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FreeMarkets (92.43)

The Ultimate Goal of Monetary Policy

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April 07, 2011 – Comments (9)

Once in a great while people slip up and tell you EXACTLY what they really think.  This happened when Christina Romer, speaking on the "Daily Ticker" said the following at 1min 28 sec into the video: "If you in fact look at what QE does, it tends to lower long term interest rates, it tends to lower the price of the dollar, both of those things are good for ordinary families."

This is absolutely fascinating (at least to me). In the world of Christina Romer, the average family is in enormous debt (which is true), but more importantly her FIX is to put them in deeper debt.  Debters do well in an inflationary cycle, as they pay back debt with dollars that are worth less and less.  So getting the American people out of debt and in control of their finances is NOT something leading economists are advocating.  Of course the fact that gas is $4/gal now must be friggin' AWESOME for the average American family.

But wait (as the Ginsu knife commerical would say), there's MORE.  She continues to say "The lower long term interest rates means its easier for firms to do investments, it's easier for consumer to afford borrowing, so that tends to encourage spending, and when people spend that puts people back to work."

I think what bugs me the most is that Christina Romer is not a musician.  Musicians often speak about things they don't understand, but Romer is a Professor of Economics at Berkeley.  It is true I've often knocked on Keynesian economists, but I didn't think they went so far to believe SPENDING = EMPLOYMENT.  If this is the mind of the average economist then we are seriously screwed.  In fact, she goes one more step and says "A lower price of the dollar tends to make our goods more competitive in foreign markets so we export more, if we export more we need more workers to produce."

This is STUNNING!  And I hope not just to me.  A lower dollar is now seen as beneficial, even though NO NATION in history has ever printed its way to prosperity.  Later on she says that these policies are: "The ultimate goal for monetary policy."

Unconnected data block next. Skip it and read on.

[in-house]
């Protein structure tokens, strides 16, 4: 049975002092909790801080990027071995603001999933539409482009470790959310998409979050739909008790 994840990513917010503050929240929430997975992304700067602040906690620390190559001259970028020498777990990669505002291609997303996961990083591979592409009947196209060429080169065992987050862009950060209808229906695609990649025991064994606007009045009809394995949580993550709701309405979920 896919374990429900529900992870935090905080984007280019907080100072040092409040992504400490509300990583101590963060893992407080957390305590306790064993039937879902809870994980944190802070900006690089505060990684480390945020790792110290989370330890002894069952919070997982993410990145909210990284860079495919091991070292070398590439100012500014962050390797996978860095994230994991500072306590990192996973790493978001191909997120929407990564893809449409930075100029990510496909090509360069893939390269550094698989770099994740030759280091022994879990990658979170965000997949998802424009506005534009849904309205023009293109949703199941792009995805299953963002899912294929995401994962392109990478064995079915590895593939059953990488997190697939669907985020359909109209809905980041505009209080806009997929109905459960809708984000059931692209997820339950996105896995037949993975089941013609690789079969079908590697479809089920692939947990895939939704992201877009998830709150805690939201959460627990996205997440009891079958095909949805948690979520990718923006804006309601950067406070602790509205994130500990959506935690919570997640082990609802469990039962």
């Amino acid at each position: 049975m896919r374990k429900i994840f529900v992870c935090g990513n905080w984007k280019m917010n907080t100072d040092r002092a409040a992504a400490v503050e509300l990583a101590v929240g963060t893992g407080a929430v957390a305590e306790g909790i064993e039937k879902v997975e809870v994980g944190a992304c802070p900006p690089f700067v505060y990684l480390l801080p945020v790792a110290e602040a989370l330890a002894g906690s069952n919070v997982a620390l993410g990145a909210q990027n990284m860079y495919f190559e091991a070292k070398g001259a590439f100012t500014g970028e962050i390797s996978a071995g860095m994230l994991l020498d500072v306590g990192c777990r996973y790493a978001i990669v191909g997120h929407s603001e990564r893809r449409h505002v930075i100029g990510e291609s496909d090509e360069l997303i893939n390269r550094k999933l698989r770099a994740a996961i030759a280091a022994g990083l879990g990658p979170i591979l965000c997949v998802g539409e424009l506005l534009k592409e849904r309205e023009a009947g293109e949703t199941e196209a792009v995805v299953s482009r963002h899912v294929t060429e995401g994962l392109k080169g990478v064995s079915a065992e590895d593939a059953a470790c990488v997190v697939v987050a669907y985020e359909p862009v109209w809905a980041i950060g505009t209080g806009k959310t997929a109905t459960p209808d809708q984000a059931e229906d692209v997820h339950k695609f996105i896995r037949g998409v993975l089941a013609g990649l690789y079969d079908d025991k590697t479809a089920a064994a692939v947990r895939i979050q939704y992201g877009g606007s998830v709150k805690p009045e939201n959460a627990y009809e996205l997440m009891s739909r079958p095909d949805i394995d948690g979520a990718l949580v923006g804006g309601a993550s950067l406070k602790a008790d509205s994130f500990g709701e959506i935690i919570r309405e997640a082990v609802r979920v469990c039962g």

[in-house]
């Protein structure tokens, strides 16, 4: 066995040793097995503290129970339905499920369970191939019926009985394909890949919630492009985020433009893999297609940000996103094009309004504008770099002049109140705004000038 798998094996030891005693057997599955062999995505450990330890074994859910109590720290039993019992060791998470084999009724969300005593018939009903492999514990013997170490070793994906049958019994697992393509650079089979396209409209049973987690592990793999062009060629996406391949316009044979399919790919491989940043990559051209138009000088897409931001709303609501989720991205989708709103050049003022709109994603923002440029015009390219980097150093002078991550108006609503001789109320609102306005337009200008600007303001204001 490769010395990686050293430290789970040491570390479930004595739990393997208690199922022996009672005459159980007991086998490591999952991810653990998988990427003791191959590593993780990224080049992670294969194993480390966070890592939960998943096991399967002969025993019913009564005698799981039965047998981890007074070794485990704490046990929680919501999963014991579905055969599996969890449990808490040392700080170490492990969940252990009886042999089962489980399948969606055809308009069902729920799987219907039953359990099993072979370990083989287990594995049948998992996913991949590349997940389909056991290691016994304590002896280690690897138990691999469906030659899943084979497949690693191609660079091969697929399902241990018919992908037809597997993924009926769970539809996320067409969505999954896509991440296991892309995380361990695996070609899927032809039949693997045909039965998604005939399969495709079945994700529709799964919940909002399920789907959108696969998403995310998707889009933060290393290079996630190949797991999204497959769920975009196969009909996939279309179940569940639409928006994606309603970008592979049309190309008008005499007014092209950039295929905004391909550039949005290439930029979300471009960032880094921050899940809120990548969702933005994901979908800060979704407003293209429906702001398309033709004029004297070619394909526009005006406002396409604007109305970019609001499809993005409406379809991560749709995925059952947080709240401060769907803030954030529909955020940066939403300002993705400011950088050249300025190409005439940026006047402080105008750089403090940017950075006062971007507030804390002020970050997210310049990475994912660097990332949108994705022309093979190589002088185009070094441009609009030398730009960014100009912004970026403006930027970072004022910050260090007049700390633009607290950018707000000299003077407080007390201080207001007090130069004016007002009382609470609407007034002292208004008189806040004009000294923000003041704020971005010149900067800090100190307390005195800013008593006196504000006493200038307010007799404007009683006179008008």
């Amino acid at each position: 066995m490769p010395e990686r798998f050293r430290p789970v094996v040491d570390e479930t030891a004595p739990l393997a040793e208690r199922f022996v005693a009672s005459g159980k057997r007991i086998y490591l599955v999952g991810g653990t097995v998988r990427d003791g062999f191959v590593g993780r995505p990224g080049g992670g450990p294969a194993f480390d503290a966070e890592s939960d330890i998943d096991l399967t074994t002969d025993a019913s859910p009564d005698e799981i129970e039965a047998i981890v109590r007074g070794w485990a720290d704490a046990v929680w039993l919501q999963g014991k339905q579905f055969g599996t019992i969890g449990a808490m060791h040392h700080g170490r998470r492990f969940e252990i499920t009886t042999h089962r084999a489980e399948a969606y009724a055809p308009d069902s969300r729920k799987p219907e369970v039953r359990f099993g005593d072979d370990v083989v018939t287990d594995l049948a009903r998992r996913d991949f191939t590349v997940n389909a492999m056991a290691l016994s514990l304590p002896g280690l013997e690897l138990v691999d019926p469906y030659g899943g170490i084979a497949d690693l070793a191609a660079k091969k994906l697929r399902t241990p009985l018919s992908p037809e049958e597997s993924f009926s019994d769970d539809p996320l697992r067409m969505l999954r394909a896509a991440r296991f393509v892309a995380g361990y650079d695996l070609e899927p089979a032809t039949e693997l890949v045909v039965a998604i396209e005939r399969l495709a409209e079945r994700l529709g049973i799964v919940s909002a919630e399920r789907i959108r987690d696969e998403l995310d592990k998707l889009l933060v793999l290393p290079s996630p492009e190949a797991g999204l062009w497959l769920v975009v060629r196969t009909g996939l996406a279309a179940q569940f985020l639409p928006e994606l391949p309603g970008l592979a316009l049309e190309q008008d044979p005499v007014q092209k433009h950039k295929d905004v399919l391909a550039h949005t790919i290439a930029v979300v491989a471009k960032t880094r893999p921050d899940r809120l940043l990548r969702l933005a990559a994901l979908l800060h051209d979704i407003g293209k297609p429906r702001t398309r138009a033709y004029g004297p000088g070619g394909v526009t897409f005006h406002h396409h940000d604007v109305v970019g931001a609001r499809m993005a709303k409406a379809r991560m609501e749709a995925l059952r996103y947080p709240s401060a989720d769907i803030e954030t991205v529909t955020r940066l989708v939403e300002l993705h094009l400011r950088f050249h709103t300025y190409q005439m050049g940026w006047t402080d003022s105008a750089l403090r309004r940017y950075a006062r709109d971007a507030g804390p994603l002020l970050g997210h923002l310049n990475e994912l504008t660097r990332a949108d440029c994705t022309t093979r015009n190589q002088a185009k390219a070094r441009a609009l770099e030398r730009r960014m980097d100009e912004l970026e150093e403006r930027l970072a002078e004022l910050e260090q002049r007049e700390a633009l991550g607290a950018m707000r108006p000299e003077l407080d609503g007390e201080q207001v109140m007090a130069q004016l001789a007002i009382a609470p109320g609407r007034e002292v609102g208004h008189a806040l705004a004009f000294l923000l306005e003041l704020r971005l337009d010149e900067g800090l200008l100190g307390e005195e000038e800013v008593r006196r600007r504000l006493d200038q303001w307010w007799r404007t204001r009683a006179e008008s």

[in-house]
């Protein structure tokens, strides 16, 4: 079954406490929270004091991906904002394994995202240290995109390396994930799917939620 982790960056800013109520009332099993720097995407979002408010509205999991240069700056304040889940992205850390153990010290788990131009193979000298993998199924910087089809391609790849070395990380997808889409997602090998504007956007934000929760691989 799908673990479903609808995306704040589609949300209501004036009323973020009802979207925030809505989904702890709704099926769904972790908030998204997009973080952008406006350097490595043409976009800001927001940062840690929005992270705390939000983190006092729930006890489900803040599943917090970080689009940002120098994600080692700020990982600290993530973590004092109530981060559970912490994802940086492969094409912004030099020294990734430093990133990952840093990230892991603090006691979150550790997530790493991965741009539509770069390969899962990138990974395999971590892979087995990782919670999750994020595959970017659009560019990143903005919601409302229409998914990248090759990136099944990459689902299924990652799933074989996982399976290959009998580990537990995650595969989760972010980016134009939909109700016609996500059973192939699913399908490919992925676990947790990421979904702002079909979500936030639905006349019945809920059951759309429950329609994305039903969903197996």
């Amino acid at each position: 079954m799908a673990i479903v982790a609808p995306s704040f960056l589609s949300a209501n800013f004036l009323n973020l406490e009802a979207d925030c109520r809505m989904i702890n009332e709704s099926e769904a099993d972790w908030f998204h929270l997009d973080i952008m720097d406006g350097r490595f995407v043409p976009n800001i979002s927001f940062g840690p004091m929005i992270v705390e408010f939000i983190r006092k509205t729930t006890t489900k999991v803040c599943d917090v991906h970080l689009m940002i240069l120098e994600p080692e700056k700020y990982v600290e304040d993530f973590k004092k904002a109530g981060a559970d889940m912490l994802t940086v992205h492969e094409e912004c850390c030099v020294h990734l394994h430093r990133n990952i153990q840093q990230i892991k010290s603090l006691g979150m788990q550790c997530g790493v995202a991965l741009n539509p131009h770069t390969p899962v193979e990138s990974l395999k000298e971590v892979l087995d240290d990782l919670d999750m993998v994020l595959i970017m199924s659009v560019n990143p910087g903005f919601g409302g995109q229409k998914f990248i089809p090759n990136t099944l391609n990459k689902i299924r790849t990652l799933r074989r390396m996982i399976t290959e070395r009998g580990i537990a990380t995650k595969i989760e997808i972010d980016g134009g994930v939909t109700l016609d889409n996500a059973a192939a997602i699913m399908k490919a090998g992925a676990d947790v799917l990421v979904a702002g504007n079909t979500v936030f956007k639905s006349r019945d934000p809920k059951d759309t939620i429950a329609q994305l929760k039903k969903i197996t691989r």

The interviewer asked about inflation after this initial exchange, here is her response: "What I can tell you is the academic studies that have looked into this absolutely say that QE does what we thought it would going to do. And on the price of the dollar, we're not talking about what is happening to your purchasing power here, we're talking about the price of the dollar in the foriegn exchange market.  And I think everyone tends to agree that a lower price of the dollar tends to make us export more and certainly tends to raise GDP, which ultimately is what causes employment."

Holy f'n WOW!  Not only does she skirt the issue, but she clearly states that a weak dollar BOOSTS employment.  In fact, if we weaken the dollar enough, we can basically work as slave labor to the rest of the world.  We'll all be fully employed as our 80 hour weeks of work will get us a place to sleep and enough to eat.  Our dollar, worth 1/10,000 of what it is today, will be so export friendly PLUS GDP measured in dollars will grow exponentially.  It's a friggin' WIN WIN WIN!

My head hurts too much to write any more, except to say "We're all screwed!"

9 Comments – Post Your Own

#1) On April 07, 2011 at 10:41 AM, mtf00l (49.87) wrote:

I think it's funny you just figured that out... =D

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#2) On April 07, 2011 at 11:13 AM, afewgoodstocks11 (25.35) wrote:

Ya' know, alstry is probably right. I'm not an economist, but i am an historian, and the only historical examples of this type of economic policy i can remember in history ended in one/both of two ways.

If it's a small country a few folks end up owning everybody else and then they write off the national debt.

If it's a large country they try to do that,  but it gets out of hand and they go to war.

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Most americans i know can't think straight about money.  I was at a parent education co-op last week. AT THE VERY FIRST meeting they decided to pay part time educators $15/hr. When i pointed out we could only afford to pay them 13.5, and asked if we had offered that, i was told "we don't want to pay less".